Making National Science Week inclusive: Empowering STEM students with disabilities

Dr Ellis' TapeBlocks, is an engaging activity in which people with diverse abilities can meaningfully interact in STEM. Image: Monash University

This National Science Week, those traditionally excluded from engagement STEM activities will have the opportunity to independently participate – and thrive.

Although Australia is incredibly diverse, the demographics of our STEM workforce often falls short of representing the one in five Australians who live – and work – with a disability. And with research suggesting that diversity in STEM encourages innovation and creativity for everyone in a team, boosting inclusivity – yep, especially during Science Week – has become increasingly important.

STEM education for all

In an effort to meet the needs of those who typically struggle with gross and fine motor skills, National Science Week (August 15-23) has included the unique TapeBlocks initiative in their virtual program.

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Created by Monash University’s Dr Kirsten Ellis, the set of STEM focused maker kits allow students who struggle with the more intricate elements of STEM – building circuits, connecting wires, or manipulating 3D printed materials – the opportunity to meaningfully interact with the practical side of science, tech, engineering and maths.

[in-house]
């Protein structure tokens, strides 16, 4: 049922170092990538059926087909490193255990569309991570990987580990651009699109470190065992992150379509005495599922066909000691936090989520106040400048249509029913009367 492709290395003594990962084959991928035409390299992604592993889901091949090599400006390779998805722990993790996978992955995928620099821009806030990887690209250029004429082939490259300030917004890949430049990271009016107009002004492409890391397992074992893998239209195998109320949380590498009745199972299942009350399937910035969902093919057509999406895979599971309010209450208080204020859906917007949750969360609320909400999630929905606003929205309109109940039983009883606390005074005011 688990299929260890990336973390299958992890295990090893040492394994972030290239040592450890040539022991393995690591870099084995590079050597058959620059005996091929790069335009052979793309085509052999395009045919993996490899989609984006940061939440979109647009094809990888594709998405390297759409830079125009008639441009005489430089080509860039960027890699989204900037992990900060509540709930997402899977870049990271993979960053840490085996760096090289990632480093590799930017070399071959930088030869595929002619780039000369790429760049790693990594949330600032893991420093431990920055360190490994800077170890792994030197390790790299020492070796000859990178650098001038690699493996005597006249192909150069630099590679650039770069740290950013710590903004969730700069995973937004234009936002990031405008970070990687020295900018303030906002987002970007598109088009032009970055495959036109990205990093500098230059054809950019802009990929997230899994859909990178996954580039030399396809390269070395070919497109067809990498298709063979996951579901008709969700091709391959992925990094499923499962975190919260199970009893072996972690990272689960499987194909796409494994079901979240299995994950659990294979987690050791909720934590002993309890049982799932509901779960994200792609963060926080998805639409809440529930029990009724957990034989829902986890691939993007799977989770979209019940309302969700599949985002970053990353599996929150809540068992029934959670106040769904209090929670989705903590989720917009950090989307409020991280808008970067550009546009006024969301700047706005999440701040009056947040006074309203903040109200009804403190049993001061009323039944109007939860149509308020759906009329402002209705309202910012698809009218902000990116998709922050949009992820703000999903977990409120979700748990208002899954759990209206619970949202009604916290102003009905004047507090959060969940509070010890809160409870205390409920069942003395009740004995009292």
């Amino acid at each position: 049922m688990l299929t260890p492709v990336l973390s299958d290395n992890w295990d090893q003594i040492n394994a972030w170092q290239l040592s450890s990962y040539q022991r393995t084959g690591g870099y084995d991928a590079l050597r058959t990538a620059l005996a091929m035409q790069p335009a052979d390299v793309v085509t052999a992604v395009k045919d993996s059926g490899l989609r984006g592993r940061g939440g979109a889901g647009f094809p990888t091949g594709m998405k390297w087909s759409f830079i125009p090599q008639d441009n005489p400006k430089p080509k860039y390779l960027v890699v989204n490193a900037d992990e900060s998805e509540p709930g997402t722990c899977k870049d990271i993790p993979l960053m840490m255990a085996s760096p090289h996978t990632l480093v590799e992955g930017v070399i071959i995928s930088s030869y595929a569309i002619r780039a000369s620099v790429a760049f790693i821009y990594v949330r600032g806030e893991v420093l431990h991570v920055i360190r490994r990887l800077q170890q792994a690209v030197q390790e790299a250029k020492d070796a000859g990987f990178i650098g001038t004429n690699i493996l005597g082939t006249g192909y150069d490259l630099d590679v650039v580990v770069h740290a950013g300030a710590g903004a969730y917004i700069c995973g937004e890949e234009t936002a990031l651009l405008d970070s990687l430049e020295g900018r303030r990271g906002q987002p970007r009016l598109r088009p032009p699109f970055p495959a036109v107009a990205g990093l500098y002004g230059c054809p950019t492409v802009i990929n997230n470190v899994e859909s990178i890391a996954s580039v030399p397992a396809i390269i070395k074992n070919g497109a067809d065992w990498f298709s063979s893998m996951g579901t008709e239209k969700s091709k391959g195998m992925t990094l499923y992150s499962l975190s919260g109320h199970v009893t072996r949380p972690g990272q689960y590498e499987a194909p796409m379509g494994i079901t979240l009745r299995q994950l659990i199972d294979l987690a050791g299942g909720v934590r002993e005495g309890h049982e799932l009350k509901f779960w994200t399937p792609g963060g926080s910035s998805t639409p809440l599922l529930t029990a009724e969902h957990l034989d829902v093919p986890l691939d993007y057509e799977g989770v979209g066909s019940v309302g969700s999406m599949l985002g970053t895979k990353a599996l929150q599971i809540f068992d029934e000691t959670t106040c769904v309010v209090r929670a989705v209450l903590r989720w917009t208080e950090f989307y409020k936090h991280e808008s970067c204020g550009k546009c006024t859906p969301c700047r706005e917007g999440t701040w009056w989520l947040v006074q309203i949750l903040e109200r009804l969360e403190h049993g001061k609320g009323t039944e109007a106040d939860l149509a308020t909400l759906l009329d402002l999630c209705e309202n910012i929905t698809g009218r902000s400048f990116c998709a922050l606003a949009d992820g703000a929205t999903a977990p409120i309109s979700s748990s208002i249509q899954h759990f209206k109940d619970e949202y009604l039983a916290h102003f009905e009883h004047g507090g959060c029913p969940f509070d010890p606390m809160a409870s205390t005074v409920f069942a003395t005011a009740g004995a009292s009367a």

Easy-to-use components include large foam blocks that can be pushed together with the back of a hand and conductive tape that replaces fiddly fine wires traditionally used in circuit-making. The adjustments enable blind and visually impaired STEM students to make circuits using vibration and sound output so they can feel and hear when they are successful.

“TapeBlocks are the only circuit making activity that can cater to a range of different ability levels. By design, they are able to be connected together with minimal motor skills,” says Dr Ellis.

“If blocks are placed on a flat surface, circuits can be created by pushing them together using only the back of a hand, there is no other electronic kit that is this easy to connect. The blocks also provide accessible feedback to blind users and there are no hidden elements.”

Those with intellectual disabilities are able to engage with the program too, which boast ‘error-tolerant’ capabilities and can be used with minimal instructions.

TapeBlocks debuted at last year’s National Science Week, and this year workshops will be held online.

Psyched on National Science Week? Our top event picks are here and here.  

Cassie Steel

Author: Cassie Steel

As Refraction’s digital editor, Cassie Steel spends her days researching robots and stalking famous scientists on Twitter.


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